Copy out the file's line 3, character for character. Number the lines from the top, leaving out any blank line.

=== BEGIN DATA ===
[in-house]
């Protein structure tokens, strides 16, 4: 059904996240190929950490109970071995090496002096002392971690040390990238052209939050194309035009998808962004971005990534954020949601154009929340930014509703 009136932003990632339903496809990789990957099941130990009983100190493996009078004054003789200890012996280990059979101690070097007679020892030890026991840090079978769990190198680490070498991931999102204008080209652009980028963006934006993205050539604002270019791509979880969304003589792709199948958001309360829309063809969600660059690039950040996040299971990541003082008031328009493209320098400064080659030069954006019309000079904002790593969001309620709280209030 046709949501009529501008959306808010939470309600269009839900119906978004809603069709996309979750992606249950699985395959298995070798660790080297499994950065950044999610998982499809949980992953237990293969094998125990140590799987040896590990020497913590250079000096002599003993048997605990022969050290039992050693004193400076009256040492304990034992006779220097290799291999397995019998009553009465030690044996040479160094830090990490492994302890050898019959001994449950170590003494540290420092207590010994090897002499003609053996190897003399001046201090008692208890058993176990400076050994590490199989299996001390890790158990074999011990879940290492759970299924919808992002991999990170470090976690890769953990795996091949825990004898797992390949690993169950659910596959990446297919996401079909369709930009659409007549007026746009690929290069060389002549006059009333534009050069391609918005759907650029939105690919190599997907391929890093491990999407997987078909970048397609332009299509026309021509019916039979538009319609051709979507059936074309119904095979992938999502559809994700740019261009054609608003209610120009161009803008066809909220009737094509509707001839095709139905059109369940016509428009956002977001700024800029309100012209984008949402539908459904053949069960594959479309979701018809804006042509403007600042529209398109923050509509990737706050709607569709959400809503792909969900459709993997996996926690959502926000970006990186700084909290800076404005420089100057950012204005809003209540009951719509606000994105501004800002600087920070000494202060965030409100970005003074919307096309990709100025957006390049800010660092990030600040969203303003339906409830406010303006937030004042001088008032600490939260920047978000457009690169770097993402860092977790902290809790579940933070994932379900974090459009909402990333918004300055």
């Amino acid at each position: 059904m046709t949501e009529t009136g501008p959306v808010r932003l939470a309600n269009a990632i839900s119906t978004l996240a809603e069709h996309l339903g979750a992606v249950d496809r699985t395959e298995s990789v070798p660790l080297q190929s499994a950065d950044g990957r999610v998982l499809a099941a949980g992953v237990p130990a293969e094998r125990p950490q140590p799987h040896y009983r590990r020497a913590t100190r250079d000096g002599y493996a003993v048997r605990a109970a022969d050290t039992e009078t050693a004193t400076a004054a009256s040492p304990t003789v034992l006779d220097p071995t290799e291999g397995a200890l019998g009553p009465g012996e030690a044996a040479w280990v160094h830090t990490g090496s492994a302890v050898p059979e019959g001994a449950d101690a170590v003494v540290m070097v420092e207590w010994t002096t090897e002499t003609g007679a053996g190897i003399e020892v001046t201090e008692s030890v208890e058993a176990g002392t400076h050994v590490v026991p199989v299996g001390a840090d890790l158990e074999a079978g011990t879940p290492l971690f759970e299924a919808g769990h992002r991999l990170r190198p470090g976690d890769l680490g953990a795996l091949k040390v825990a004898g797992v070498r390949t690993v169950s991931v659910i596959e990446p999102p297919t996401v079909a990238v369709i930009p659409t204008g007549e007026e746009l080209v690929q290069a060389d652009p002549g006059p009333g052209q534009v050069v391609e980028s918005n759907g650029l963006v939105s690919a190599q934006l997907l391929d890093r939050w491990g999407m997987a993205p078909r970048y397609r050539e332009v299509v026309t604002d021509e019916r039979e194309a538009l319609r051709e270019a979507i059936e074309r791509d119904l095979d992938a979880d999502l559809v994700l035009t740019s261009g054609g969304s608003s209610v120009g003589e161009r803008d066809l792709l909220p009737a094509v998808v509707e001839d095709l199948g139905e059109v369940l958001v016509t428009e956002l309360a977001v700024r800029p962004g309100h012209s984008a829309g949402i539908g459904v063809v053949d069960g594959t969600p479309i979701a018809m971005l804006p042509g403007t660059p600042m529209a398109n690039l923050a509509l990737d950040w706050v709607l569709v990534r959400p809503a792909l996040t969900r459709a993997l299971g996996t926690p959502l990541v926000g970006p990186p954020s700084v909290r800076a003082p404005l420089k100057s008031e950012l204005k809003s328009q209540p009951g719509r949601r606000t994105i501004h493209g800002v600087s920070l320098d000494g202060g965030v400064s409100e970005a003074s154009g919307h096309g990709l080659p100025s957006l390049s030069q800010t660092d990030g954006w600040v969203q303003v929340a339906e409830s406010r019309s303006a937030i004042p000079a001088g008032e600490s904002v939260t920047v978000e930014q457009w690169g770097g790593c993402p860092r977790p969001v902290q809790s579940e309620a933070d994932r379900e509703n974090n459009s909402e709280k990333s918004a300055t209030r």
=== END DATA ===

């Amino acid at each position: 059904m046709t949501e009529t009136g501008p959306v808010r932003l939470a309600n269009a990632i839900s119906t978004l996240a809603e069709h996309l339903g979750a992606v249950d496809r699985t395959e298995s990789v070798p660790l080297q190929s499994a950065d950044g990957r999610v998982l499809a099941a949980g992953v237990p130990a293969e094998r125990p950490q140590p799987h040896y009983r590990r020497a913590t100190r250079d000096g002599y493996a003993v048997r605990a109970a022969d050290t039992e009078t050693a004193t400076a004054a009256s040492p304990t003789v034992l006779d220097p071995t290799e291999g397995a200890l019998g009553p009465g012996e030690a044996a040479w280990v160094h830090t990490g090496s492994a302890v050898p059979e019959g001994a449950d101690a170590v003494v540290m070097v420092e207590w010994t002096t090897e002499t003609g007679a053996g190897i003399e020892v001046t201090e008692s030890v208890e058993a176990g002392t400076h050994v590490v026991p199989v299996g001390a840090d890790l158990e074999a079978g011990t879940p290492l971690f759970e299924a919808g769990h992002r991999l990170r190198p470090g976690d890769l680490g953990a795996l091949k040390v825990a004898g797992v070498r390949t690993v169950s991931v659910i596959e990446p999102p297919t996401v079909a990238v369709i930009p659409t204008g007549e007026e746009l080209v690929q290069a060389d652009p002549g006059p009333g052209q534009v050069v391609e980028s918005n759907g650029l963006v939105s690919a190599q934006l997907l391929d890093r939050w491990g999407m997987a993205p078909r970048y397609r050539e332009v299509v026309t604002d021509e019916r039979e194309a538009l319609r051709e270019a979507i059936e074309r791509d119904l095979d992938a979880d999502l559809v994700l035009t740019s261009g054609g969304s608003s209610v120009g003589e161009r803008d066809l792709l909220p009737a094509v998808v509707e001839d095709l199948g139905e059109v369940l958001v016509t428009e956002l309360a977001v700024r800029p962004g309100h012209s984008a829309g949402i539908g459904v063809v053949d069960g594959t969600p479309i979701a018809m971005l804006p042509g403007t660059p600042m529209a398109n690039l923050a509509l990737d950040w706050v709607l569709v990534r959400p809503a792909l996040t969900r459709a993997l299971g996996t926690p959502l990541v926000g970006p990186p954020s700084v909290r800076a003082p404005l420089k100057s008031e950012l204005k809003s328009q209540p009951g719509r949601r606000t994105i501004h493209g800002v600087s920070l320098d000494g202060g965030v400064s409100e970005a003074s154009g919307h096309g990709l080659p100025s957006l390049s030069q800010t660092d990030g954006w600040v969203q303003v929340a339906e409830s406010r019309s303006a937030i004042p000079a001088g008032e600490s904002v939260t920047v978000e930014q457009w690169g770097g790593c993402p860092r977790p969001v902290q809790s579940e309620a933070d994932r379900e509703n974090n459009s909402e709280k990333s918004a300055t209030r």